As we discussed in a previous post, your health insurance company is a for-profit company. It makes money by acting as the middleman between you and your doctor. It negotiates special pricing with a network of doctors and hospitals on behalf of its subscribers (or members). As a member, you can take advantage of that special pricing. All bills for medical services that are covered by your insurance policy go through the insurance company.

But what exactly does your health insurance company do, and what does it matter to you? In this multi-part series, we will discuss in detail the 8 primary functions of your health plan:

  1. Negotiate prices with a network of doctors and hospitals.
  2. Design insurance plans.
  3. Set premium rates for the insurance plans it offers.
  4. Collect premiums.
  5. Monitor the use of medical services by members to make sure expenses are appropriate and allowable.
  6. Pay claims submitted by its network of doctors and hospitals on behalf of its members.
  7. Deny claims, in some cases.
  8. Return money to shareholders and pay executive salaries.

Let’s take a closer look at each of these starting with the function that consumers encounter when they seek out healthcare services and facilities: the all-important health insurance provider network.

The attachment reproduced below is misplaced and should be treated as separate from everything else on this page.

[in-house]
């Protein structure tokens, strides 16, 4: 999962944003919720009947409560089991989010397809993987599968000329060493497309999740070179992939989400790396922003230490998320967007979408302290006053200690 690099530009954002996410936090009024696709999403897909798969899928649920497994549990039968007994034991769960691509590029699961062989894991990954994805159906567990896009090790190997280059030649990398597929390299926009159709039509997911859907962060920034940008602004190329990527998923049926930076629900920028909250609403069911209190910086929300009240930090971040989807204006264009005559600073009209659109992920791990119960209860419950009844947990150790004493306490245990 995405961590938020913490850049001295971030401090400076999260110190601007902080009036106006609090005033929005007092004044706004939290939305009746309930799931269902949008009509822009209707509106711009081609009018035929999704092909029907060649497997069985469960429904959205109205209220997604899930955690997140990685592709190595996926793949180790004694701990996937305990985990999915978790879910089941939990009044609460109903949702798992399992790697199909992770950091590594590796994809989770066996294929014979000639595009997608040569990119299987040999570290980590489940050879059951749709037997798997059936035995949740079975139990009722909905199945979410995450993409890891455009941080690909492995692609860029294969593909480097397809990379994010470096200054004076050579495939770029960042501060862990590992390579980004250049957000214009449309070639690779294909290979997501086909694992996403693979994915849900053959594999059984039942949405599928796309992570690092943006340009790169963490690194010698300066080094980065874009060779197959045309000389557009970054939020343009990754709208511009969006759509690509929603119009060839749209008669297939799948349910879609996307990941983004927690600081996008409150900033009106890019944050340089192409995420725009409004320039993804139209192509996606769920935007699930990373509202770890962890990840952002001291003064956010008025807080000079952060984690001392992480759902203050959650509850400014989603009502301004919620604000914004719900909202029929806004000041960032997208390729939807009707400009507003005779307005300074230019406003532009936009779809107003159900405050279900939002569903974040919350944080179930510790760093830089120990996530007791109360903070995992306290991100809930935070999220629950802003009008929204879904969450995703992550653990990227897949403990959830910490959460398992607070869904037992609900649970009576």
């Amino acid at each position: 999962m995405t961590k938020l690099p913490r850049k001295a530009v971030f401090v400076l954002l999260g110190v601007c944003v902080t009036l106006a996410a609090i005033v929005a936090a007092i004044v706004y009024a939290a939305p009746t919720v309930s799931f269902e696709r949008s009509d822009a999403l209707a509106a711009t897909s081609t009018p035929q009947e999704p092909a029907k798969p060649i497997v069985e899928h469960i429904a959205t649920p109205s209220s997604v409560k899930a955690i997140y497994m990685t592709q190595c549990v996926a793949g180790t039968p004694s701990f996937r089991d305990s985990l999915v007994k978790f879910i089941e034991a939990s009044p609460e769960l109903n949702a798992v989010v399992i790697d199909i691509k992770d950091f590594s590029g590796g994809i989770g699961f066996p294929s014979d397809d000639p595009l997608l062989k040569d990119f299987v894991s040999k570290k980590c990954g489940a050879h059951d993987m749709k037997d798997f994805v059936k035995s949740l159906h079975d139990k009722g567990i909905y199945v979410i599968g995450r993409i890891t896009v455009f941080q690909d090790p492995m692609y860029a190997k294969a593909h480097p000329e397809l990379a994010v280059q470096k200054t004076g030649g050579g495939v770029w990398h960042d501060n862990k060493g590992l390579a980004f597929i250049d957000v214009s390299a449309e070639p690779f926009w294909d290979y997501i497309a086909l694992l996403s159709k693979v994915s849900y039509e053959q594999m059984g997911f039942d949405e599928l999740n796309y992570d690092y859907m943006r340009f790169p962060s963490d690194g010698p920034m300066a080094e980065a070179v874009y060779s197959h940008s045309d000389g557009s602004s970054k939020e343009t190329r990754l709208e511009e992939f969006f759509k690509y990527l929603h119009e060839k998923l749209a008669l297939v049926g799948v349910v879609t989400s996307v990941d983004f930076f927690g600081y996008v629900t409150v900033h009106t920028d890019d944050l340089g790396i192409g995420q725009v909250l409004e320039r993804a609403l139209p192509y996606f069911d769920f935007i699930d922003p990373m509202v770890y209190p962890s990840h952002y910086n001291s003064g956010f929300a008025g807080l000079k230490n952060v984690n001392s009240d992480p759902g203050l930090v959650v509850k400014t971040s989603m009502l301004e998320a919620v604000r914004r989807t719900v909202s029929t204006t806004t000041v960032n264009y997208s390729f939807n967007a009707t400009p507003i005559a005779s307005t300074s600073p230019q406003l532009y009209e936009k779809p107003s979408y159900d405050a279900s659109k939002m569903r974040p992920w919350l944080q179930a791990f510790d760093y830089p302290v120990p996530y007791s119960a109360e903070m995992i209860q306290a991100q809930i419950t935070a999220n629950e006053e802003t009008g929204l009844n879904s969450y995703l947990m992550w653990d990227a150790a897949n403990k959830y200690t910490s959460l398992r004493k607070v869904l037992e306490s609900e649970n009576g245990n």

I have a recurring nightmare where I’m rushed to the hospital for a medical emergency, and my top priority isn’t, “Tell my family I love them!” It’s not even, “I’m allergic to penicillin.” No, it’s, “Make sure everyone who touches me is in network!”

This reaction may seem irrational, but everyone who has had to interpret – and pay – a healthcare bill will understand. You see, healthcare is not an efficient market. In an efficient market, buyers and sellers negotiate prices based on the same access to information. An efficient market depends on this transparency. The healthcare market in the United States is not transparent.

Our healthcare market is designed so that important players (like consumers and physicians and hospitals) each only have access to a small piece of information. This lack of information means that people make healthcare decisions in a manner very unlike other purchase decisions. Here’s an example of a typical transaction in an efficient market: Your local convenience store charges $5 for a half-gallon of Tropicana orange juice. You know that you can get this same product at your supermarket for $4.50, but you choose to pay the additional 50 cents because it takes 10 minutes to drive to the supermarket and you only need one item.